Educational Administration, Department of

 

Date of this Version

7-2014

Citation

T. Clark, The Impact of Urbanicity on Student Engagement at Small, Residential Liberal Arts Colleges. PhD diss., Department of Educational Administration, University of Nebraska–Lincoln, 2014.

Comments

A DISSERTATION Presented to the Faculty of The Graduate College at the University of Nebraska In Partial Fulfillment of Requirements For the Degree of Doctor of Philosophy, Major: Educational Studies (Educational Leadership and Higher Education), Under the Supervision of Professor James Griesen. Lincoln, Nebraska: July, 2014

Copyright (c) 2014 Todd Clark

Abstract

This study analyzed the impact of urbanicity on student engagement at small, residential, liberal arts colleges. Data from the National Survey of Student Engagement (NSSE) were analyzed from 29 schools (14 rural and 15 urban) using five scalets developed by Pike (2006) and six demographic variables from the NSSE survey. This analysis determined how urbanicity impacts student engagement and which group of students is particularly affected from among the demographics studied. The effects of urbanicity were measured in three ways: aggregate student data, school level data, and within-school data. These analyses showed that urbanicity does significantly impact student engagement, though likely only in a small way. Students at urban liberal arts colleges were found to be more engaged in diversity related activities. Senior-year students at urban colleges spent more time and effort on their academic coursework. First-year student-athletes at urban colleges were more likely to have significant differences in their engagement. The study also found that students at rural colleges spent more time in out-of-class interactions with faculty members. At rural schools, first-year Greek students were more engaged across several measures and first-year, first-generation students were more involved in educationally purposeful activities. The breadth of the analysis in this study identified many areas for further research as well as provided evidence supporting continued use of urbanicity as a critical institutional variable in research on student engagement. The conclusions from this study impact the policies and practices at small, residential, liberal arts campuses as well as provide depth to a variety of other research studies. Families of prospective college students may also benefit from the knowledge generated in this research. Finally, the data identified multiple areas of interest in terms of the frequency and nature of significant variance in student engagement due to the urbanicity of the schools which are beyond the scope of this study and deserve further research.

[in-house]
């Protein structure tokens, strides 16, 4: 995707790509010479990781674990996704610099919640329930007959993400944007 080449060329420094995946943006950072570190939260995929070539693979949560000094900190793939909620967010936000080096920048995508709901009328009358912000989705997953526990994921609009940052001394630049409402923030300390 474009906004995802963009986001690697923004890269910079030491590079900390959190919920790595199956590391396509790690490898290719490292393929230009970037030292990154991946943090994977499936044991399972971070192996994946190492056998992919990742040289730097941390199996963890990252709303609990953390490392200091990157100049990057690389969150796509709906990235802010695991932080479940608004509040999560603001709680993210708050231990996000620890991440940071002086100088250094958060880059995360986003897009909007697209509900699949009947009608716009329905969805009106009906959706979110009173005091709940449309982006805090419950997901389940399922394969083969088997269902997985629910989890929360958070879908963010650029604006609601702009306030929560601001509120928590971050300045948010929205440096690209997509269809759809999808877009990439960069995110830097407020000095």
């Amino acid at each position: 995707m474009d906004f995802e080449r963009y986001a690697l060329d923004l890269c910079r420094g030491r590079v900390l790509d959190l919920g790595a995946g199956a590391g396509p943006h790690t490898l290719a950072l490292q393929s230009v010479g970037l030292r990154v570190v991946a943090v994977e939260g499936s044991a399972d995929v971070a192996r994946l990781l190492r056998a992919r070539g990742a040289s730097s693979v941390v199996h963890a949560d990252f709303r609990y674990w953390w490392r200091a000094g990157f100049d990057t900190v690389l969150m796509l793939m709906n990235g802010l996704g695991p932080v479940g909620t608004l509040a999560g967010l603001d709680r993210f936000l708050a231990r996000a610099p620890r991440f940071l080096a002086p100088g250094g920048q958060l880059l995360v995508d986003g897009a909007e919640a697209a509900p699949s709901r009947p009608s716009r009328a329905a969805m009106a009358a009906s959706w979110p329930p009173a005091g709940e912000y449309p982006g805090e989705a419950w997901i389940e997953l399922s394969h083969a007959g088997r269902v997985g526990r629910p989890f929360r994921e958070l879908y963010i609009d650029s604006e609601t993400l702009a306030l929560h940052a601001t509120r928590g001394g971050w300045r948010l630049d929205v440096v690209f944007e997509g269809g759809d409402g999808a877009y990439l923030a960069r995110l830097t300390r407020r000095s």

Adviser: James Griesen

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